;;; Copter's Markov Chain

(defvar *copter-chain*
  (list-to-markov-chain `((#\^ (#\:        39)
                               (#\D         1))
                          (#\: (#\D       168)
                               (#\:        12)
                               (#\Newline   8))
                          (#\D (#\:       137)
                               (#\D        14)
                               (#\Newline  32)))))

(defun copterize ()
  "Create a random Copter string."
  (with-output-to-string (stream)
    (loop :for edge :=    (random-transition #\^  *copter-chain*)
                    :then (random-transition edge *copter-chain*)
          :until (char= edge #\Newline)
          :do (write-char edge stream))))

Yes, indeed, it is much more verbose, but in writing it, I didn’t think about verbosity or syntax whatsoever, and as a result, it came out to something much more beautiful, and in fact, reusable. This is not to say the Ruby code couldn’t be written in similar style, and this is not to say Ruby programmers universally write code as shown previously. Rather, it’s just to illustrate the human tendency to take shortcuts.

I am not saying syntactically short code doesn’t have it’s place. It certainly does, especially when you want to measure your time to complete a task from start to finish in seconds or minutes, and not minutes or hours. It has actually be the case for me personally where this style of writing code has caused me distress: during an interview. I was asked to write a “script” that monitored the output of some command-line program. In particular, the program measured certain statistics of one’s system, and output the statistics in columns (similar to that of top).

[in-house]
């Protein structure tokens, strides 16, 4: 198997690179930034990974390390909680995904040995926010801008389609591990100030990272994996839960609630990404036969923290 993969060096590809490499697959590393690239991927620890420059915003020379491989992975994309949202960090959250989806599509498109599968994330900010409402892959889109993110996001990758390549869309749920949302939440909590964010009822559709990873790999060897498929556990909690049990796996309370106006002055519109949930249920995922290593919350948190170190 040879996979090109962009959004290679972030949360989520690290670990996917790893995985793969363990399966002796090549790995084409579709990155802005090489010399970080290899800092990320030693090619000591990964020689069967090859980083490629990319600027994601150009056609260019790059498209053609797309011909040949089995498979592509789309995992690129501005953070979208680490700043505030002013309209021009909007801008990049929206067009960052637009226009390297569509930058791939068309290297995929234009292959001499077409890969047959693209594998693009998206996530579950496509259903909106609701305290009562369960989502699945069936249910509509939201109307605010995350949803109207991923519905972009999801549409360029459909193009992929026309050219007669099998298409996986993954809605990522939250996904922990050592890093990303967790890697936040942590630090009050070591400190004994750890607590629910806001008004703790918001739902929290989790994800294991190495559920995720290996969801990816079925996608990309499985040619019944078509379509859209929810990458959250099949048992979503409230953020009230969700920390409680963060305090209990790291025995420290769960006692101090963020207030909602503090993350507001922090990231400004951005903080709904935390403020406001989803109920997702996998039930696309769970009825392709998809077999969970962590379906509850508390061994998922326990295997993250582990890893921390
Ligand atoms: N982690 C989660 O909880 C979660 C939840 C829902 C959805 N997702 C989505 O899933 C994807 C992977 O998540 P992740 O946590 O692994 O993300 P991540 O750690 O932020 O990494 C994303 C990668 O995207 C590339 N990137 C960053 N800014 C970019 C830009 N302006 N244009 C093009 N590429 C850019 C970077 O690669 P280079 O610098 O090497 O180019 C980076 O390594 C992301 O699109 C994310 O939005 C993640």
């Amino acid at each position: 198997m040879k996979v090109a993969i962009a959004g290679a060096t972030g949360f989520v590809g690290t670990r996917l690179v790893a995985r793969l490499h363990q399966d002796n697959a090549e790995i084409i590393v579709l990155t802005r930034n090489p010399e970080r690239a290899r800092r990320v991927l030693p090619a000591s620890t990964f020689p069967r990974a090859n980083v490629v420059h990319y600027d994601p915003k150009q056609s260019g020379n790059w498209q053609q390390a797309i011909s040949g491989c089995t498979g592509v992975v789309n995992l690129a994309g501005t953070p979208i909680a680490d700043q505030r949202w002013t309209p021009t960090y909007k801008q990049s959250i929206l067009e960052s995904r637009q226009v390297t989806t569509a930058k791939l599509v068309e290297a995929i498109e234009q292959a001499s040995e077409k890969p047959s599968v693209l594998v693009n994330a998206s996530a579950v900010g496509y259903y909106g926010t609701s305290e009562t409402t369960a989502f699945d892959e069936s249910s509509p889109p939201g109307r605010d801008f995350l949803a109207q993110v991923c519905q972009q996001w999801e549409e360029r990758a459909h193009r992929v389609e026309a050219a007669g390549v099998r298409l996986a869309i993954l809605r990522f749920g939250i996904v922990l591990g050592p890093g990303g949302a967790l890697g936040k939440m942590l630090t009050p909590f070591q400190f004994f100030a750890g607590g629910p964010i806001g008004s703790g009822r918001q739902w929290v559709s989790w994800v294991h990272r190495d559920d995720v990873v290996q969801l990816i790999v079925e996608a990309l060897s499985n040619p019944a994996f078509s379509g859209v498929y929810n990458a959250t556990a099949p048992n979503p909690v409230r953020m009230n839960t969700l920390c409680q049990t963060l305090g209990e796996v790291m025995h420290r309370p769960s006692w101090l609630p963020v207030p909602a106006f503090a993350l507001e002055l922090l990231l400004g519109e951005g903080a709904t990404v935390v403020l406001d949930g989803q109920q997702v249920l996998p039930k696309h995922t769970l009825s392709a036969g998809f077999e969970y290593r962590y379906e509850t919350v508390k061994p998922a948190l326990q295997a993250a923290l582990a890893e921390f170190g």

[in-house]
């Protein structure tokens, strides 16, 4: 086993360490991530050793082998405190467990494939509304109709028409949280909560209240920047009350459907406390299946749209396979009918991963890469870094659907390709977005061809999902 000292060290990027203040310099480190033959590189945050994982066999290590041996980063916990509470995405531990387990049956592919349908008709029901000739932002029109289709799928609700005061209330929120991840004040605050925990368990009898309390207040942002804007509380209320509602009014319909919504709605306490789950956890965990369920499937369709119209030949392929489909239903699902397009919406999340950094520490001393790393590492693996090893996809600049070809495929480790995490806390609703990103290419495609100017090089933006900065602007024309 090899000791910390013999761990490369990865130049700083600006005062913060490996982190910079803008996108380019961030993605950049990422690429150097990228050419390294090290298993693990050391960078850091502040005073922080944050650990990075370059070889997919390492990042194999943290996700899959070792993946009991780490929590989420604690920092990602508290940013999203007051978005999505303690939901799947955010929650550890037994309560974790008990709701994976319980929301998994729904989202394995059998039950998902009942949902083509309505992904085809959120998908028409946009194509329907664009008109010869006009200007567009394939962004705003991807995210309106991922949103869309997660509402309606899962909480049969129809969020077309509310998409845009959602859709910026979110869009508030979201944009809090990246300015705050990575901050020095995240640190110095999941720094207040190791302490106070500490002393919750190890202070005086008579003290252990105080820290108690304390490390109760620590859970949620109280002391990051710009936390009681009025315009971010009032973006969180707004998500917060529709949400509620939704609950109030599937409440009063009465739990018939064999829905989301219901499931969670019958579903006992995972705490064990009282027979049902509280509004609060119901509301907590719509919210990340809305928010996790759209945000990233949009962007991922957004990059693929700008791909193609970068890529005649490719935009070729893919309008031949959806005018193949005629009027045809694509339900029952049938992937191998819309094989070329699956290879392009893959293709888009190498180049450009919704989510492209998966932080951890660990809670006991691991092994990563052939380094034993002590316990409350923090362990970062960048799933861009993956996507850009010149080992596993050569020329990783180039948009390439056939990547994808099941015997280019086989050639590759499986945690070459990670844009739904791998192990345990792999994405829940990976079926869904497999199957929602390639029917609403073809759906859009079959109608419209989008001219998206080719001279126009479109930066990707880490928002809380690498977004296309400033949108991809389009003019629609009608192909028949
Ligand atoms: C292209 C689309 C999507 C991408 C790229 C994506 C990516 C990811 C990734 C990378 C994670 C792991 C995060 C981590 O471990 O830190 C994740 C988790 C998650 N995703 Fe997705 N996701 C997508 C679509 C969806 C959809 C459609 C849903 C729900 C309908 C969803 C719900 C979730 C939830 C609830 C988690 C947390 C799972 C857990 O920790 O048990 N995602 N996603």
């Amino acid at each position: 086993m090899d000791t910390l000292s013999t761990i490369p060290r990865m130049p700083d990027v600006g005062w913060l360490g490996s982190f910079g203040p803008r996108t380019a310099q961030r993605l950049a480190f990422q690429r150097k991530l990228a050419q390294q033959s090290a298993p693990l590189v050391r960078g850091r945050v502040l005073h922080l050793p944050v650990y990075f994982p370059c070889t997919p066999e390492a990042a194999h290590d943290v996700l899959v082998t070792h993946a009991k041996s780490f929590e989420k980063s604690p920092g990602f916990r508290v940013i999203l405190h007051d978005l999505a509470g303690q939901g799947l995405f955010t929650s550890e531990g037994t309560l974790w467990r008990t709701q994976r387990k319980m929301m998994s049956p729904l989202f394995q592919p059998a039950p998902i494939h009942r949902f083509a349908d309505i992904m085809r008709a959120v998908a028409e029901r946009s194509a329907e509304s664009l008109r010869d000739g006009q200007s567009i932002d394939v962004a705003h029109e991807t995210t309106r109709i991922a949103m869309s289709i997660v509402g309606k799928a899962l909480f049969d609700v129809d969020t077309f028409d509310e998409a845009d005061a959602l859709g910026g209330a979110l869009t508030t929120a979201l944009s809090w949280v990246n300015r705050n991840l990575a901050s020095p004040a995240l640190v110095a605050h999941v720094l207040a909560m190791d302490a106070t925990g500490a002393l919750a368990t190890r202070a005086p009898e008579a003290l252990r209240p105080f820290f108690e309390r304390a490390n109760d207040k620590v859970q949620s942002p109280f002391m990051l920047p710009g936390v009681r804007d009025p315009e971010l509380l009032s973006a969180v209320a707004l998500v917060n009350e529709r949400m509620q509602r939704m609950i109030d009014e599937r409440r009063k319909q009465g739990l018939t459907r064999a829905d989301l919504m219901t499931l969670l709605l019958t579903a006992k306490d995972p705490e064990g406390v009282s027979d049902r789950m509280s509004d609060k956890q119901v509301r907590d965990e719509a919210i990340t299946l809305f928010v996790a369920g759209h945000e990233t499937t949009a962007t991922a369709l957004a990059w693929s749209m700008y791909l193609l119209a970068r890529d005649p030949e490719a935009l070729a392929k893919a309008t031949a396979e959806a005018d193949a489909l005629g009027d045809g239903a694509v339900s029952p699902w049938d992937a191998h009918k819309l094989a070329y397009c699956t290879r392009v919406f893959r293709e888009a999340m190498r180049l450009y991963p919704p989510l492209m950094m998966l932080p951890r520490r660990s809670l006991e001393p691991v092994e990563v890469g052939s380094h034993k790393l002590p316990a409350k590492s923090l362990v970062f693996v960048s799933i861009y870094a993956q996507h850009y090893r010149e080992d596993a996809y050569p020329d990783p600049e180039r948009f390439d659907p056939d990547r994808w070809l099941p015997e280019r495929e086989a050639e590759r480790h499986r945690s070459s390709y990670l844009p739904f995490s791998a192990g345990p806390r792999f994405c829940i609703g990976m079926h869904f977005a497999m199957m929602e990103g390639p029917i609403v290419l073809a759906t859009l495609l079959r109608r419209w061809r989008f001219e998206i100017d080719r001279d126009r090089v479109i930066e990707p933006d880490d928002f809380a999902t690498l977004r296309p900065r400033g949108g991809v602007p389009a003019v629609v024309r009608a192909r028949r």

In Awk, Perl, Ruby, or related, such a program would probably have been no more than 10 or 20 lines. My Lisp program weighed in at about 40 lines, and was broken up into a structure similar to the program above. There was a function to parse individual lines into data that Lisp could understand (or reject a line if it was syntactically invalid), a function to create so-called “monitors” so that multiple checks could be composed simultaneously (e.g., check that memory doesn’t exceed $x$ and CPU percent doesn’t exceed $y$), a function to compose the monitors, an entry point, and so on.

While the program was very easy to reason about, very general, and very easy to extend, it was apparent in the end that the interviewer didn’t want this. They wanted a one-off hack, albeit a somewhat cleaned up one, that one would write in a production engineering or development/operations position on-the-fly just to check how things are running. The style of writing Lisp programs I described tends to not be so good for that.

In any case, when looking at software engineering in the large, the style seems to be much more beneficial than detrimental, only because much of software engineering is about writing maintainable code. Because of Lisp’s monotonous syntax, over time, you develop patience in writing programs.